Are Your Customers Really Satisfied With You?
I have a real problem with the terms “customer service” and “customer satisfaction.” In my humble opinion, those are two of the most overused phrases in all of business. They were born good phrases, but they went bad somewhere along the way. Shame on us as consumers for not speaking out against bad service. Shame on many businesses for misleading customers about having great customer service. We don’t really know what those two phrases mean anymore. Everywhere we look these days, a company is claiming to be great at customer service — but rarely is that ever true. In most cases, claiming you are the “best” merely means you were probably the least offensive of the companies surveyed. Well, every revolution starts with one person or one idea — and I say, “Now is the time for the customer satisfaction revolution.”
Before we can improve customer service or customer satisfaction, we must clearly define what these terms mean. These phrases are often used interchangeably, but they are not the same — they’re not even synonymous. Customer satisfaction is the ultimate goal, the brass ring, if you will. It is an exalted level of trusted advisor status that only a handful of companies ever achieve with customers. It is a difficult (and in some cases impossible) state of relationship to reach. Regardless of the difficulty of this challenge, it has to be the goal of every business. A business does not have the right to declare customer satisfaction. Only the customer has that right. Businesses have to determine the factors that are most likely to produce customer satisfaction and actively measure them.
Customer service is a philosophy that a business must live by in order to achieve customer satisfaction. It is not a single task, person, response form, computer, piece of software, whiteboard, or any other single business tool. It is a philosophy that must be practiced by every person in an organization. It’s putting yourself in your customers’ shoes.
Then there’s CRM (customer relationship management). Most of us are familiar with the term CRM. However, when asked about their CRM programs, many VARs immediately think of software such as SalesLogix, Siebel, Microsoft CRM, or even open-source applications such as Sugar. CRM is a fancy term for what good businesspeople have been doing for hundreds of years — that’s knowing their customers, giving them what they want, when they want it, at a fair price. Sometimes, businesses may have to make a sacrifice to keep a customer satisfied. In some cases, a customer can’t be satisfied, and it’s up to you to cut that customer loose.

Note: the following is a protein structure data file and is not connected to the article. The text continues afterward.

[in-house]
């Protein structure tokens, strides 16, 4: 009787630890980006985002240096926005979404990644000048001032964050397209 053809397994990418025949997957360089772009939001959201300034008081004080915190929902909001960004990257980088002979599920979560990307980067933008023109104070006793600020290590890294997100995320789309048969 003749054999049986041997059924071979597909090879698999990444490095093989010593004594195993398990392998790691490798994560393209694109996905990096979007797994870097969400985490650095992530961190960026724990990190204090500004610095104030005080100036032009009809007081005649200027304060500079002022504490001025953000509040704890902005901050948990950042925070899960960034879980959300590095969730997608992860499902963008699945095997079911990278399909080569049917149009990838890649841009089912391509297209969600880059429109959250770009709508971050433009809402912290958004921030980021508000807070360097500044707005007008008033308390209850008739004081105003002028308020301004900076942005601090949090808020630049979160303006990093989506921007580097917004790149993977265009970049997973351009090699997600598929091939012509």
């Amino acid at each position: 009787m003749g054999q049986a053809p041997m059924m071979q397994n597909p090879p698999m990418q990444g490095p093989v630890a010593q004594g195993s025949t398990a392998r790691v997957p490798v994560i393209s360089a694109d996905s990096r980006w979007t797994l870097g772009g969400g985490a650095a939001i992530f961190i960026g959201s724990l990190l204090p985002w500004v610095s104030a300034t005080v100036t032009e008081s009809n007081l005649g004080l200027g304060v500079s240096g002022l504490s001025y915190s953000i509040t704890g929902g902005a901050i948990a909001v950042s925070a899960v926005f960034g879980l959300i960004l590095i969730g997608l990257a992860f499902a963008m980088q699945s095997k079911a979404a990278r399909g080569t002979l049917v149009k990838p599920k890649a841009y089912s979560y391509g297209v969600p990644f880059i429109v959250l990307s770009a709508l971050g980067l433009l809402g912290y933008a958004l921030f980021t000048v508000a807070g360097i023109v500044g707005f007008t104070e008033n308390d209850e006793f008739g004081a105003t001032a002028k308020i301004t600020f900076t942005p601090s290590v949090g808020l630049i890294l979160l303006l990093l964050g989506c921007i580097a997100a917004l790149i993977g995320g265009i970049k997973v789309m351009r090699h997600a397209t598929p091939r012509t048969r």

CRM is not a software application. However, there are software applications to assist your CRM efforts. I get the biggest kick out of companies with bad customer service that think they will improve customer satisfaction by adding a CRM application. I contend that throwing technology at a bad process will only make it worse.
Fix your attitude toward customer service first. Then apply tools such as software applications to help manage those relationships. And remember to measure, measure, and measure customer satisfaction. How? Just pick up the phone, call (don’t e-mail) your customer, and ask them if you are doing a good job of meeting their needs. Pick three to five simple questions to ask your customer. I doubt you will get to the third question before you hear something that will surprise you.
When was the last time a customer called to tell you about a positive experience with your company? Are you doing everything in your power to make it easy for them to speak openly with you? If not, why not? If that hasn’t happened in a while, maybe it’s time to change your customer service philosophy.
VARs are always looking for ways to grow sales and improve margins. Don’t overlook one of the most obvious — keep the customers you already have. Now is the time for VARs to distinguish themselves as customer service superstars. The revolution starts here and now.